A closer look: Bush’s policies disappoint many
April 20, 2004 9:00 pm
With the media debate over the presidential election in full
force, many students are disappointed by the lack of attention
given to an issue prevalent to many — the environment.
The voting records of George W. Bush and John Kerry show their
notably different approaches toward pollution, conservation, and
other environmental issues. Kerry’s voting record has been
much more favorable than Bush’s to environmental
As the election nears, members from environmental groups say
they are trying to hold the Bush administration accountable for
what they consider to be its negative environmental impacts.
Dan Sullivan, the only California representative on the
10-member National Political Committee of the Sierra Club, said the
Sierra Club has not officially endorsed a candidate, but that
Bush’s environmental record as president is abysmal.
“There is an enormous mass of areas where the Bush
administration has made policies that seem to be negative to the
environment,” Sullivan said. “They seem to favor
short-term consumption over long-term consequences.”
Similarly, the League of Conservation Voters gave Bush a failing
grade on his environmental report card, the first president to
receive a failing grade since the league began scoring in 1970.
Kerry received a 96 percent for the same report card.
Many Republicans feel the criticism of Bush’s
environmental policies is unfair.
“Being in his position, he has to form a compromise
between the economy and the environment,” said Jennifer
Otter, the chairman of California Students for Bush. “He has
to be pragmatic.”
Otter noted how some of Bush’s environmental policies,
such as “Clear Skies” ““ a policy which set up a
market system of emission caps and trades for sulfur dioxide,
nitrogen oxides, and mercury ““ are good for the economy
because the companies do not have to spend large amounts of money
now, but can instead wait until better economic times.
Bush analysts have predicted “Clear Skies” will cut
air pollution by 70 percent over the next 15 years.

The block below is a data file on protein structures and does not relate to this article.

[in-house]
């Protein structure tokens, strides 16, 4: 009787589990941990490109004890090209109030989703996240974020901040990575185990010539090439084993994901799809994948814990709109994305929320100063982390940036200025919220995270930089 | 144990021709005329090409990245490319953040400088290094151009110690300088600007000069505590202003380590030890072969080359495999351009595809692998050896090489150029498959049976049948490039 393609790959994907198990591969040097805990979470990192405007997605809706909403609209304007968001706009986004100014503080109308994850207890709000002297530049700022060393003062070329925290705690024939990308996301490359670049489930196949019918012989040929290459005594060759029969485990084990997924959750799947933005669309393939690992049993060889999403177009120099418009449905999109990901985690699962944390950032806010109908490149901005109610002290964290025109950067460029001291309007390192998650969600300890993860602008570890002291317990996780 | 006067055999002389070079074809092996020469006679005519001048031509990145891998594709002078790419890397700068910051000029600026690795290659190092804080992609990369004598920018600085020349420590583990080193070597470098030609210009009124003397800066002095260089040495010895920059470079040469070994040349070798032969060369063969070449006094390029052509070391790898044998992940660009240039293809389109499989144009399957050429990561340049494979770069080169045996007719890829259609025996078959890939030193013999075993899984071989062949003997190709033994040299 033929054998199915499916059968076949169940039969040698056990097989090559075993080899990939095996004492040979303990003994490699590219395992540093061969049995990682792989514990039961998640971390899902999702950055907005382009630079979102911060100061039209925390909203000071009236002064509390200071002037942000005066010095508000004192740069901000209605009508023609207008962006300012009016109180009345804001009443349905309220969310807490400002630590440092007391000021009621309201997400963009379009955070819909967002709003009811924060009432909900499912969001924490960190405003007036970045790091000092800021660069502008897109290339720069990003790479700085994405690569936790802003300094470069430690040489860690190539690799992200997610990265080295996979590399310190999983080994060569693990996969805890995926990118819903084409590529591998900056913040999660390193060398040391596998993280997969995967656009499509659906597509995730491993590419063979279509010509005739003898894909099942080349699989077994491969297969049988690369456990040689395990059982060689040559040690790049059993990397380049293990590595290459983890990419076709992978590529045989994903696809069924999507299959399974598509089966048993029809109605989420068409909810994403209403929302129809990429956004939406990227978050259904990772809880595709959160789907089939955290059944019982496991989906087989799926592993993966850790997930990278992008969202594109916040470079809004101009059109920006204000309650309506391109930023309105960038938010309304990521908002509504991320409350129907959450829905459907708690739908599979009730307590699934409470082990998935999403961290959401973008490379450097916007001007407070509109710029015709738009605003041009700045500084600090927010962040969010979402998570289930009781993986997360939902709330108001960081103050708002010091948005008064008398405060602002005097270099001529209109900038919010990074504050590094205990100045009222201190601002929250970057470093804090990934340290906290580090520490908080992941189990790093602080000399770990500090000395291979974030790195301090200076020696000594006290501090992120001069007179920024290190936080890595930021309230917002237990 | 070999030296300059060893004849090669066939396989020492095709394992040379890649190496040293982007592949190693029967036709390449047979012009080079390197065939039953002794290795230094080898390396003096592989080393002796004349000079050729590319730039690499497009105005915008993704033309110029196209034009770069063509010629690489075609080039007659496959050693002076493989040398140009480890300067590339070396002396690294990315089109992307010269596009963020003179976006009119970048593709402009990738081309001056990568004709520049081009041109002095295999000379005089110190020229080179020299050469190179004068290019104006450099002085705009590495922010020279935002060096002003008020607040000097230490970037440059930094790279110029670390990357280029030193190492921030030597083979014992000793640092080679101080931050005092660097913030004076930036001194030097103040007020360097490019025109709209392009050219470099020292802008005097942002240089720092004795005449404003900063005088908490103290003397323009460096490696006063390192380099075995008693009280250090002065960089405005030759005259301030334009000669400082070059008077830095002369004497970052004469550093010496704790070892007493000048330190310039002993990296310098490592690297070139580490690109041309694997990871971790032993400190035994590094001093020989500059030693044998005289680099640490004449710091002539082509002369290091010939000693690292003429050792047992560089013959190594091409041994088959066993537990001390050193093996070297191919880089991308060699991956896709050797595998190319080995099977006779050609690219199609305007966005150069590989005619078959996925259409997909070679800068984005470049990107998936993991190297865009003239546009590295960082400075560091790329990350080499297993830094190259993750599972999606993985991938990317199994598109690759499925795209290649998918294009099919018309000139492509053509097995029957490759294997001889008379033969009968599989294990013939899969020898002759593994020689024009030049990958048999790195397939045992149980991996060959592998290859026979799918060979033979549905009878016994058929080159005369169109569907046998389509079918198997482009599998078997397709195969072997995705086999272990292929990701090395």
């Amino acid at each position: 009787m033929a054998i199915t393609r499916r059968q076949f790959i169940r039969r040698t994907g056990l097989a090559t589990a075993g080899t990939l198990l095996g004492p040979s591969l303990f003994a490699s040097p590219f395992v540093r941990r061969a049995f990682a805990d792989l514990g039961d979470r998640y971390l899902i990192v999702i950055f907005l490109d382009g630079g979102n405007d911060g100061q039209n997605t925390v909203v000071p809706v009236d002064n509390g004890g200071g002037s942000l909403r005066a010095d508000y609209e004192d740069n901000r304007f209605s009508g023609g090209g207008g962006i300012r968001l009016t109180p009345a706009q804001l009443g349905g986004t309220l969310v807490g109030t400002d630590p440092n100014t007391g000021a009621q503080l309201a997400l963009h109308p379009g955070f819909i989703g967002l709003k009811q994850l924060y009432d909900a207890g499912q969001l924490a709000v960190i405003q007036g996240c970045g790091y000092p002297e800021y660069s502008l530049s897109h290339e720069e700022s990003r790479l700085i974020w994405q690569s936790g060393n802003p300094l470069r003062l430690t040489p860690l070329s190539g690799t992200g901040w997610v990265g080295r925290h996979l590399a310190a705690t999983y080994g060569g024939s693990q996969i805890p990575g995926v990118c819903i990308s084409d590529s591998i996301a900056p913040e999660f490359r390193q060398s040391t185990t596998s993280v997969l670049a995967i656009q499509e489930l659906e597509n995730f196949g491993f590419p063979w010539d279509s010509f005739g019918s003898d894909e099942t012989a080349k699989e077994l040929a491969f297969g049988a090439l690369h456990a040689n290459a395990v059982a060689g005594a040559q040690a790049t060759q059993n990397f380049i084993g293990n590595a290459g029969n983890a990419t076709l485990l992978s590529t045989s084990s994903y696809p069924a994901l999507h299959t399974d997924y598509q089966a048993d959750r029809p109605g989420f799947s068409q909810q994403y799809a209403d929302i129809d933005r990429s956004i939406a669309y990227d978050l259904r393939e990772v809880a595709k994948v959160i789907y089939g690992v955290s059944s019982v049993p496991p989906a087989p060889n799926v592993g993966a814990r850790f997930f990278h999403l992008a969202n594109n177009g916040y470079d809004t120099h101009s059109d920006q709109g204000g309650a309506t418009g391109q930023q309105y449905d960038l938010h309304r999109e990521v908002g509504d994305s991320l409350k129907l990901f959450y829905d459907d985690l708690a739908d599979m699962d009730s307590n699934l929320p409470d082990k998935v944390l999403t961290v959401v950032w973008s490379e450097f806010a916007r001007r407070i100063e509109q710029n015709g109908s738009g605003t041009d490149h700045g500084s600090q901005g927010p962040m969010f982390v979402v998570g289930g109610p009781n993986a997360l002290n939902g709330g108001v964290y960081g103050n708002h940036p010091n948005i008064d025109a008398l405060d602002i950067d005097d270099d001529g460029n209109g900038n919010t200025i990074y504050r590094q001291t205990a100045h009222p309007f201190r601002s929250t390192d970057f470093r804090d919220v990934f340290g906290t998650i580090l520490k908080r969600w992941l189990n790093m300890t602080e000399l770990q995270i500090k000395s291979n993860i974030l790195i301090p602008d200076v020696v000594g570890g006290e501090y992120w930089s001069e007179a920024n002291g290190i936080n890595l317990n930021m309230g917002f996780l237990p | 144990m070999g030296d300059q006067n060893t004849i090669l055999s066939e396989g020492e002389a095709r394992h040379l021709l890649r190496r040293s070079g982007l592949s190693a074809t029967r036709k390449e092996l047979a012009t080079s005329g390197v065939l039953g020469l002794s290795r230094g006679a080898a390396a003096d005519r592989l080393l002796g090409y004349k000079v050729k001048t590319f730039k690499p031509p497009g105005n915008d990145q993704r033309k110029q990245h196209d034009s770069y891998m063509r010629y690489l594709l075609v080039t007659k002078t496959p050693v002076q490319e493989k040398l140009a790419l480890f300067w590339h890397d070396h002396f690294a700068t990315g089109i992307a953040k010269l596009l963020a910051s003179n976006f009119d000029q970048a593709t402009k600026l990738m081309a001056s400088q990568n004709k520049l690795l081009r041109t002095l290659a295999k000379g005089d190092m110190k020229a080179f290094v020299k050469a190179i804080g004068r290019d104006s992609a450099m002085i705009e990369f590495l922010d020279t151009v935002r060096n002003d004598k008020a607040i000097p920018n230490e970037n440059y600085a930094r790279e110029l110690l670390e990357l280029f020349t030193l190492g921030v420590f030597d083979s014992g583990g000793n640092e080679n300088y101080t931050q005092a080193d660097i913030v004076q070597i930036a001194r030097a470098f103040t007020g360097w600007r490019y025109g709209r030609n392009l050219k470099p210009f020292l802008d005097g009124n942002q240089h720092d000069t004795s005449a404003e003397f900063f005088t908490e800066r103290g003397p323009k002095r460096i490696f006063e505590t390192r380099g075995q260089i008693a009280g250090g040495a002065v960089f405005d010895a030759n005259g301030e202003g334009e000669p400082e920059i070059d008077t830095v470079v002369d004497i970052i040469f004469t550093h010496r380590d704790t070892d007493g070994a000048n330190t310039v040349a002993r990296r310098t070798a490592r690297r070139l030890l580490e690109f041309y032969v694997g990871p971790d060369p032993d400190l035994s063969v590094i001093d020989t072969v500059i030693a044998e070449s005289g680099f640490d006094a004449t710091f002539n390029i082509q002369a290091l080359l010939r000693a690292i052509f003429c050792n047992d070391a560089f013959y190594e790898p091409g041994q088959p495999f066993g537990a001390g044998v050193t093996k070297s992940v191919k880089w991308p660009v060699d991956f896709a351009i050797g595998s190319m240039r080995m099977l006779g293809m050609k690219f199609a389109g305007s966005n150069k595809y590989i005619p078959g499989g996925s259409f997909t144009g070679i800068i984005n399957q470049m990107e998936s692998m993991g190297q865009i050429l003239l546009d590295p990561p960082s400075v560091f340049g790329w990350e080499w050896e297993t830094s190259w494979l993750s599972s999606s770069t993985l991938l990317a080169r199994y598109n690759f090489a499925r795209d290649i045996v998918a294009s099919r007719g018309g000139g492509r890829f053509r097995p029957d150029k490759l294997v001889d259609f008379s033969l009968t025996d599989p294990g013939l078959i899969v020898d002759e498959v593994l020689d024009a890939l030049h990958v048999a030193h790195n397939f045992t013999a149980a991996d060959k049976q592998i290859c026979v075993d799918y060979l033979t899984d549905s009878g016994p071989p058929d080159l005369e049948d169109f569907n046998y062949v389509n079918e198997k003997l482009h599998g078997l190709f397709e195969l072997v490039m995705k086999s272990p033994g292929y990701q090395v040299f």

But Democrats often contend this claim and say the initiative
would actually allow pollution to increase. Although it
significantly decreases the amount of pollution allowed per million
dollars of gross domestic product, they say the overall GDP will
rise so much that it will counteract the decrease.
Sean Hecht, the executive director of UCLA’s Environmental
Law Center, also noted that while a market system of caps and trade
for pollution can be productive environmentally and economically,
it can also be problematic when dealing with a pollutant such as
Mercury, he said, tends to concentrate in hot spots near the
place it was released. If each location is not regulated
individually, some communities would bear a disproportionate
The Bush administration has also come under fire for its
rejection of the Kyoto Protocol, an international agreement which
would have required the United States to reduce emissions to 7
percent below 1990 levels during the period between 2008 and
Bush has said he does not support the protocol because it would
cause great economic harm and because of the Byrd-Hagel
In 1997, the Senate passed the Byrd-Hagel Resolution, which
declared the United States would not ratify the Kyoto protocol
unless it involved meaningful contributions from developing
countries such as India and China. The resolution passed with a
vote of 95-0, including a vote of support from Kerry.
No matter who wins the election, many people now agree that the
Kyoto Protocol is a lost cause because of Byrd-Hagel and because
the protocol would require emissions reductions that might have
been feasible in 1997, but are not in 2004.
Kerry has voiced his support for some sort of international
treaty. He has also said he did not intend to kill the protocol
with his vote of support for Byrd-Hagel, but had instead wanted to
work with the protocol and fix some potential problems.
Bush has also been accused of loosening the environmental
regulations already in place at the beginning of his administration
by changing the interpretation of pre-existing laws.
“The Bush administration has a very sophisticated public
relations approach. “˜Clear Skies,’ “˜Healthy
Forests,’ it all sounds really good,” Sullivan
“(But) the changes are very subtle; they’re usually
a change in a regulation rather than a law and are announced on
Friday afternoons,” he added.